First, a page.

The DuPage Forest Preserve District’s headquarters building, which was designed to blend in with the natural surroundings, is located within the Danada Forest Preserve on the west side of Naperville Road.

Recreation

Fishing

The 36-acre Rice Lake has a maximum depth of 22 feet, with a fluctuating water level of as much as six feet. Fisheries management of this valuable flood-control area includes stocking. Parking is available in the main parking lot. All persons 16 and older (except legally disabled persons) are required to have in their possession a valid Illinois sport fishing license. All anglers must follow District and state regulations.

Picnicking

Visitors will find picnic tables near the main barn, the fire circle, and the parking lot.

Trails

Nearly three miles of multipurpose trails wind through the preserve’s prairie, woodland, and marsh habitats and connect with the Regional Trail (linking four other preserves), providing a scenic excursion for hikers, joggers, bicyclists, equestrians and cross-country skiers. Behind the main barn is a double-looped nature trail through an oak savanna with many native wildflowers. When conditions permit, trails are groomed for classical and skate-style cross-country skiing. Horseback riders are asked to restrain their mounts when riding through woods, through the Naperville Road underpass, or around sharp corners to avoid confronting less-visible trail users.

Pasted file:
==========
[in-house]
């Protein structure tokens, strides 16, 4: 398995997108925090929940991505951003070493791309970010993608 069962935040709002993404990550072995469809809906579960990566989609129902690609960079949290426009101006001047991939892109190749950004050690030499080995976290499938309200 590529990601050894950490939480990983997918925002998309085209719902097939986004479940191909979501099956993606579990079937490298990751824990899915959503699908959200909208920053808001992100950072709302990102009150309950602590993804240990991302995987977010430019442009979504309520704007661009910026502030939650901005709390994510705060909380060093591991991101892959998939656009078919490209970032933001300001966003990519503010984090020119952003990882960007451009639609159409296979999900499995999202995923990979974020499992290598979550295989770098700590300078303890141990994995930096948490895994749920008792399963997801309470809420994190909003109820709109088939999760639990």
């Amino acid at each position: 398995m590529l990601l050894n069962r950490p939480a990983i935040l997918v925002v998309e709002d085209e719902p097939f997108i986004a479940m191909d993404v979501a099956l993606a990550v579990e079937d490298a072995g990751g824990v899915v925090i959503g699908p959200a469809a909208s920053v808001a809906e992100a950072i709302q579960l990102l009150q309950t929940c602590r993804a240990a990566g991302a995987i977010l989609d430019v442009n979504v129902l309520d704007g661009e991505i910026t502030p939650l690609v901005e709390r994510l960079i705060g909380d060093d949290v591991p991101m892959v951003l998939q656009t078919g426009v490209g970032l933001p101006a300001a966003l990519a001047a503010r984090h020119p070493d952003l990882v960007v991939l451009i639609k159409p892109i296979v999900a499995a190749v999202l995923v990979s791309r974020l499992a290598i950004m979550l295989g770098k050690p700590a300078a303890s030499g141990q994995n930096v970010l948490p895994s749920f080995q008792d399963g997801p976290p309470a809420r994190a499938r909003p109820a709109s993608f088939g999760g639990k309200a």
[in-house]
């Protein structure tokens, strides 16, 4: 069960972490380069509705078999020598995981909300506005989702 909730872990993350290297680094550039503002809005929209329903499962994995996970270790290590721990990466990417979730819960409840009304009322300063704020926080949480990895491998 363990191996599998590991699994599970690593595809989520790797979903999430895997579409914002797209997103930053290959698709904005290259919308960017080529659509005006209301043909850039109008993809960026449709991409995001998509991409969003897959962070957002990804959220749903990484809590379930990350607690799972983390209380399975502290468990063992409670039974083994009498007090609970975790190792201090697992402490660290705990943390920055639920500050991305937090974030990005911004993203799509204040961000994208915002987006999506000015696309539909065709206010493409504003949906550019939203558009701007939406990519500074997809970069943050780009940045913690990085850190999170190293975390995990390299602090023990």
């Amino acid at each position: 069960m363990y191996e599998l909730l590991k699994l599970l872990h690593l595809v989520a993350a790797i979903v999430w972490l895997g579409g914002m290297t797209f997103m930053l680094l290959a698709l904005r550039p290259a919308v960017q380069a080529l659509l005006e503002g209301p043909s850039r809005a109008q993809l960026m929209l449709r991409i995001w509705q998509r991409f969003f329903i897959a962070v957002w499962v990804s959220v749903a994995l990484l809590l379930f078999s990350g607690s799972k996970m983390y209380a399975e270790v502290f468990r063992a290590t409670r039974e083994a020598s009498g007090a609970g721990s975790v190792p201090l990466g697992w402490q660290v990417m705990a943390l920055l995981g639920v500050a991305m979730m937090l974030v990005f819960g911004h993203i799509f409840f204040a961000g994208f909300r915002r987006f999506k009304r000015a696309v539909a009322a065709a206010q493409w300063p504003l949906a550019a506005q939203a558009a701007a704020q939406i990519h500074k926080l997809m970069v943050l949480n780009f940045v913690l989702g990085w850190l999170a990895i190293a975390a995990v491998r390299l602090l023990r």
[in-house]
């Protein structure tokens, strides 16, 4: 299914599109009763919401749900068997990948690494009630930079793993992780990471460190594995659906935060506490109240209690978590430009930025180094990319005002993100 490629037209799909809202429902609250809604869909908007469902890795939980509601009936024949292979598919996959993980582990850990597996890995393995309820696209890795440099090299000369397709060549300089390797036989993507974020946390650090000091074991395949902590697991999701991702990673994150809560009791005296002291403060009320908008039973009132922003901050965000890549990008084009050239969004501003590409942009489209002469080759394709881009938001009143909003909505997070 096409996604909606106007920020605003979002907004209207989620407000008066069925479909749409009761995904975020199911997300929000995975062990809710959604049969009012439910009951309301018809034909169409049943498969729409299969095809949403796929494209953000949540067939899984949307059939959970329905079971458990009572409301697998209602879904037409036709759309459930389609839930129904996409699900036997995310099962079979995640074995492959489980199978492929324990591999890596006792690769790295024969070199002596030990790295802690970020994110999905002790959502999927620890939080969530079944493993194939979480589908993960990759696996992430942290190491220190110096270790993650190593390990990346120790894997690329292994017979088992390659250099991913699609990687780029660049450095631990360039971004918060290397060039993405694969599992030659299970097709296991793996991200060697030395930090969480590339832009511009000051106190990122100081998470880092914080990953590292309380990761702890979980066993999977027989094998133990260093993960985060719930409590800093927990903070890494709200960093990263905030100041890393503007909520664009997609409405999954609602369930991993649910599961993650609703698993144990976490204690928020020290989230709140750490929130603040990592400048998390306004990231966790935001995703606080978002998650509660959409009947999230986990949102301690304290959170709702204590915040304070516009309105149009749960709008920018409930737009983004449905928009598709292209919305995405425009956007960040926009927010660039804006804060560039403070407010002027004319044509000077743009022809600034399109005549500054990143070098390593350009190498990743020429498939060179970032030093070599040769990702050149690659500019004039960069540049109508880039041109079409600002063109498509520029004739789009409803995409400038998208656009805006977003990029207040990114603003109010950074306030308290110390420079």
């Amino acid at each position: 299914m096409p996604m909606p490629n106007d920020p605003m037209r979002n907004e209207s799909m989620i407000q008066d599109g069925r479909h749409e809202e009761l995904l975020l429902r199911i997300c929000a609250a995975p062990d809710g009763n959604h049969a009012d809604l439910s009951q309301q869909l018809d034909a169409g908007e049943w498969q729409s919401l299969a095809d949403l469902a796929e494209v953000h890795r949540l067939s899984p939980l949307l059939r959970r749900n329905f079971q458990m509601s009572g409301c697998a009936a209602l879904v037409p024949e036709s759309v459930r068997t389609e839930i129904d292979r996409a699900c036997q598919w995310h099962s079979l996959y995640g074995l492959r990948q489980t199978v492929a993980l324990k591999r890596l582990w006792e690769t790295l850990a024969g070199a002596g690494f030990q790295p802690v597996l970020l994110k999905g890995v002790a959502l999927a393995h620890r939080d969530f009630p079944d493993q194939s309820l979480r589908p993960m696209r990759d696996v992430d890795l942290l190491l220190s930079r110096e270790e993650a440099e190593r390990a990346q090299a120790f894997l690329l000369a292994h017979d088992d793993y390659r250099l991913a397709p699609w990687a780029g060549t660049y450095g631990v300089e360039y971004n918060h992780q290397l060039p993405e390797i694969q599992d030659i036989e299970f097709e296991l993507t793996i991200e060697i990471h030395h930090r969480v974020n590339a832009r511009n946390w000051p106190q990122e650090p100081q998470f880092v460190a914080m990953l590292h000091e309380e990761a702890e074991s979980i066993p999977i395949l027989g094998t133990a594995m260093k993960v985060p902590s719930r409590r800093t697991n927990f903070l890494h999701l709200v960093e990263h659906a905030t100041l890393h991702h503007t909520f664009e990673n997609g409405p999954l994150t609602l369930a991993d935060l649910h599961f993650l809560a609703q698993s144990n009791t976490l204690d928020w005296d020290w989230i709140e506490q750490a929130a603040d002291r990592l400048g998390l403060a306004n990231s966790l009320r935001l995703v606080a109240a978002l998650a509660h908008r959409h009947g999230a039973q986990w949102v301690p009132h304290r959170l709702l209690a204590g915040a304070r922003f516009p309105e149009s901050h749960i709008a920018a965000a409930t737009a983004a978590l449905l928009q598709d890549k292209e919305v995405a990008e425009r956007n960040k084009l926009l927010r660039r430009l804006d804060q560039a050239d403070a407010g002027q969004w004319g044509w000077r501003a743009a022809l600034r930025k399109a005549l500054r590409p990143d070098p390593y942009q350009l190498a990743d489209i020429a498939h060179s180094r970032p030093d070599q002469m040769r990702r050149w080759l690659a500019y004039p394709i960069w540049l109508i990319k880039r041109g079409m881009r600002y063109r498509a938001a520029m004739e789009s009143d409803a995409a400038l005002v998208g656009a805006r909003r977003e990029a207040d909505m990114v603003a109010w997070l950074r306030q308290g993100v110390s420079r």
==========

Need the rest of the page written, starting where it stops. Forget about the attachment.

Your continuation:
Education

The Danada Equestrian Center welcomes visitors of all ages, offering educational and recreational programs rooted in Danada’s unique equine heritage. The center offers group, private and semi-private lessons, horsemanship clinics, group tours, summer camp and group trail rides. In addition, the center hosts the annual Danada Fall Festival.

The Danada Model Farm preserves the agricultural history of DuPage County through 1950s farm machinery and agricultural practices. The farm is operated by the Danada Model Farm volunteers, who provide fall harvest tours of the farm. Fall harvest tours are best suited for first through third graders, and young scout groups.